As we leave behind the storm that 2020 brought upon us and look forward to the new beginnings that 2021 has in store for us, I cannot do so without thinking of all that we have endured and been through. The world as we have known it has become one big panic attack of a seismic proportion for many of us. I think about the mental state of isolating and the damaging effect. I think about the depression and worry that streams across our faces. I think about all the people that have suffered through the chaos. I think about my own mental and physical health and how I could I improve it. Then I realize that with all these thoughts racing through my head, I think about faith. What would worry be if we have faith?
Faith can mean many things to many people. It could be the God factor, faith in humanity, faith in ourselves. I know that when I suffered from a panic disorder and agoraphobia, the more I suffered the more it chipped away at my faith, self-confidence, and self-worth. Each time I had a panic attack, I felt shame. I felt like my freedom was being taken away from me. I felt like my world was crumbling around me and there was no God there to protect me, or that maybe there was a God, but I was not one of the divine chosen ones. I felt insecure. I lost trust in myself. There came a time when I didn’t even feel safe to make decisions on my behalf. I begged my shrink back then, to put me in a psych ward. She refused. I fell into a deep depression and didn’t want to live anymore.
Where do we go when we cannot see the light at the end of the tunnel -- when we are down in the abyss of despair? How do we bounce back after we have entered a void, a world that we do not want to share with our loved ones or friends, for fear of shame, judgment, being abandoned, misunderstood, or worse - considered crazy? I know these are harsh words and not a healthy way to look at yourself but today I say -- F**K YOU panic… F**K YOU FEAR!
FEAR is a bully. FEAR will defeat you. FEAR will shame you. FEAR will make you depressed and FEAR is nothing more than FALSE. EVIDENCE. APPEARING. REAL. I remember after I was cured by an Indigenous Medicine Man, my panic attacks and fear went away, but my problems and trauma were still there. I was desperate to find answers so I became a seeker of my truth.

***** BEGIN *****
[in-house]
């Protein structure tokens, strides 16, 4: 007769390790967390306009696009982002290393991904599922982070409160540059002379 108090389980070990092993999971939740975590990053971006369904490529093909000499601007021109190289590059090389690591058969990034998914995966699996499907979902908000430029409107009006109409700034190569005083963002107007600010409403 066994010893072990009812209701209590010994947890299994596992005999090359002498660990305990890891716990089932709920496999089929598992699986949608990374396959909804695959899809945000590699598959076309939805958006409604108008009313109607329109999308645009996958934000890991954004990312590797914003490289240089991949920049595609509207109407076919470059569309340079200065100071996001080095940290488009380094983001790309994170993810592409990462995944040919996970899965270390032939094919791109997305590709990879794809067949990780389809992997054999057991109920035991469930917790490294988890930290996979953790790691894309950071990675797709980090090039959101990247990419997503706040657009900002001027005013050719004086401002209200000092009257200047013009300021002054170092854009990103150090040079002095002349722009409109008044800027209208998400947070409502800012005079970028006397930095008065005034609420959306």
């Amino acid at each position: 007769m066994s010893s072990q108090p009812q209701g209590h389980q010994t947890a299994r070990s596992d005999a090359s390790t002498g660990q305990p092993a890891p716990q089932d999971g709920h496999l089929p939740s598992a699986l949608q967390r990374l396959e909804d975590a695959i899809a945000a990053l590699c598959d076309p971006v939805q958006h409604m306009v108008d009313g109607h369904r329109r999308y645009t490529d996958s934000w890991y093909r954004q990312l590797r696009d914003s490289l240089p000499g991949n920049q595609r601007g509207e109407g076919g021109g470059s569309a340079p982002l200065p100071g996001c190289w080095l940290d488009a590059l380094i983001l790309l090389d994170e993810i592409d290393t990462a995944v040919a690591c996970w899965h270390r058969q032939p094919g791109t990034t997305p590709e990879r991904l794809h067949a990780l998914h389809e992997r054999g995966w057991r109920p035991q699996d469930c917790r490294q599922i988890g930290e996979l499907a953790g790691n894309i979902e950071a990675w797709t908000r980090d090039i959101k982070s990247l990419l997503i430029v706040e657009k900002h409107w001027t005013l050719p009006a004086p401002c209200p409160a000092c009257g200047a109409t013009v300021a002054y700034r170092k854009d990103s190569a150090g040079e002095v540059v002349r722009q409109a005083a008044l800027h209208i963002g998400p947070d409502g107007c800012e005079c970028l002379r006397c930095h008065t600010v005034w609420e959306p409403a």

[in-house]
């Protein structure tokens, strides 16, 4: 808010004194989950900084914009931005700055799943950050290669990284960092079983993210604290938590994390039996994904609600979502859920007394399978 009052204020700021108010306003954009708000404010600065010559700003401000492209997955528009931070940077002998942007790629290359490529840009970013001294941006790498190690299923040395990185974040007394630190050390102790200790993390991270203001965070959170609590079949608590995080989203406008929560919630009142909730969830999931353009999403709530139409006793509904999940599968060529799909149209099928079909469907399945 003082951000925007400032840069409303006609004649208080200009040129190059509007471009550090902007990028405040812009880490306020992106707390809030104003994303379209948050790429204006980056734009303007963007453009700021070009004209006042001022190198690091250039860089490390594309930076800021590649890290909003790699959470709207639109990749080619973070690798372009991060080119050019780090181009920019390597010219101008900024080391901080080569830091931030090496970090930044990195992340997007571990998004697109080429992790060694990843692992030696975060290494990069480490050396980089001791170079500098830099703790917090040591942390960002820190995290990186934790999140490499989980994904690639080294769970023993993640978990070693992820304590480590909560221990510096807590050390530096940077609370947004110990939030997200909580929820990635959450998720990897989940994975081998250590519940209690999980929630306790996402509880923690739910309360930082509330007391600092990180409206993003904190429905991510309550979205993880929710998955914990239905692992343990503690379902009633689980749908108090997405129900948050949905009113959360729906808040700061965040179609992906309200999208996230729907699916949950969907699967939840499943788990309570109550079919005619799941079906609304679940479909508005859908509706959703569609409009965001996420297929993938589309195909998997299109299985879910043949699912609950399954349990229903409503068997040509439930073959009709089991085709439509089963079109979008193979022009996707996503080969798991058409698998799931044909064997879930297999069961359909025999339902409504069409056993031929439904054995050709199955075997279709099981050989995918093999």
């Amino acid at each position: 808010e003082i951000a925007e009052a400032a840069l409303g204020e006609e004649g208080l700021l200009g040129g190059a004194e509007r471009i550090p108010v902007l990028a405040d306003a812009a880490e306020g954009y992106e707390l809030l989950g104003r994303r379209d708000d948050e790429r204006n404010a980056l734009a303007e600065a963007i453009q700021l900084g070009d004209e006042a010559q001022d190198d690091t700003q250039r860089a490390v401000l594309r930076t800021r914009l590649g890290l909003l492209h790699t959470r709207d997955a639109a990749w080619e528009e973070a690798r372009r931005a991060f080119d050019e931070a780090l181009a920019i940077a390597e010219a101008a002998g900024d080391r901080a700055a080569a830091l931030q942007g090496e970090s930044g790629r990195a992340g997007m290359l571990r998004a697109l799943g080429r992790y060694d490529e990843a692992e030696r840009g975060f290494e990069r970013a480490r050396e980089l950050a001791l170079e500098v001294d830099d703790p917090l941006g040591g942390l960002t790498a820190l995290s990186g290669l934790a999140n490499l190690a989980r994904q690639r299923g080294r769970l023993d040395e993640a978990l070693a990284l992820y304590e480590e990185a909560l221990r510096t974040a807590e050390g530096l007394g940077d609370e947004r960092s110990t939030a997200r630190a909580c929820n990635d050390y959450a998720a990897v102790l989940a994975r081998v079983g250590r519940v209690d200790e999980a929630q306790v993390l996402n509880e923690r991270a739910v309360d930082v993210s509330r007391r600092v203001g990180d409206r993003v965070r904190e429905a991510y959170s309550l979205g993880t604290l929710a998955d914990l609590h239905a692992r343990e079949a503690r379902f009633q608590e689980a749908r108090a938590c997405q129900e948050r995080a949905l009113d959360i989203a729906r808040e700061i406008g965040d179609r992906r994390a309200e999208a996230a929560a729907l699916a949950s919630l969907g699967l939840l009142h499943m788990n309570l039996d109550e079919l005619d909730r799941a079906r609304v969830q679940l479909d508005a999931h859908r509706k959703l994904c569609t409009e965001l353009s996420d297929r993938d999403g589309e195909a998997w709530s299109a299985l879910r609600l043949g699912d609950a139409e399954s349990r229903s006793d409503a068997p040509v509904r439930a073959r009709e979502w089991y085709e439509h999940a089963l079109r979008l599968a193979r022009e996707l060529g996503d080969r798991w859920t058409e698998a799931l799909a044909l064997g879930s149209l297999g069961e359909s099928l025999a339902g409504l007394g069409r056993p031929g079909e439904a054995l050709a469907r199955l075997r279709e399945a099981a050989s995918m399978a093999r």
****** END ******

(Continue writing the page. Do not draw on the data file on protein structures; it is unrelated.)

One of the things that helped me early on, was a book I stumbled across, ‘THE ROAD LESS TRAVELED,’ by M. Scott Peck, M.D. In the very first page of the book, he says “Life is difficult. This is a great truth, one of the greatest truths. It is a great truth because once we truly see this truth, we transcend it. Once we truly know that life is difficult – once we truly understand and accept it—then life is no longer difficult.”
This is such a simple statement, but no one had ever told me that. Had I known that life was hard, I could have saved years, if not a decade of suffering. Twenty-five years ago, I lived under the umbrella of society’s mold of the American dream. Our television and media portrayed this perfect family lifestyle and everything was a façade of perfectness. Those generations of people learned to bury their feelings of inadequacy and insecurities. If we were different than this perfect family model, some of us fell into depression and felt as imposters while masking to the world that we were okay. We didn’t live in our skins, our voices were silenced, we swallowed our pain, buried our emotions, and hid our truths – but we cannot live like that without eventually combusting. My therapist at the time told me that I’m like a cup and if I kept putting emotions inside that cup, it will eventually overflow and that is what happened -- My cup over-flowed.
Back then, I couldn’t see that my panic attacks were actually a good thing. My body no longer wanted to be something I am not. My body was talking to me and trying to purge some of the traumas that my mind stored. My recall memory brought so much physical and mental pain. I feared each time that I felt this emotion because it simply didn’t feel good. I wanted to numb that feeling because let’s face it, no one wants to feel bad. No one wants to wake up and feel this shitty feeling of not wanting to be alive anymore. No one wakes up and wants to feel abandoned and unloved or like they don’t belong in this world where no one understands them.
Buddha said, ‘Pain is inevitable. Suffering is optional.’
If you said this to me 20 years ago, I would have been like bulls**t. I wouldn’t have understood the underlying philosophical meaning behind it. I didn’t have the mental capacity to process it in the way that it was intended. I wouldn’t have had that spiritual awareness needed to read the subtext between the lines.
Life is hard. Life will offer you lemons and a crappy poker hand. We will lose sometimes, things will go wrong, we will have those end-of-the-world days, but I have learned to look at FEAR in the eye. I have found through my personal experience that my suffering lies in my perception of how I look at things. When things go wrong and they often do, sometimes even being a trickling effect of several things going wrong all at once. I no longer internalize those feelings, or those emotions as the world is out to get me - for if I do, then I'm in trouble as it will take me down a dark path of despair. When life hands you a crappy poker hand, give those cards back to the dealer and get new ones. When life hands you a lemon, you have the power to accept it as a lemon, or learn to make lemonade. The choice is yours.
I think it’s important to understand that our emotions are not the masters of us. They are feelings based on thoughts, our experiences, our perceptions, but we have the power to change those thoughts and our perceptions of our experiences. The power lies within.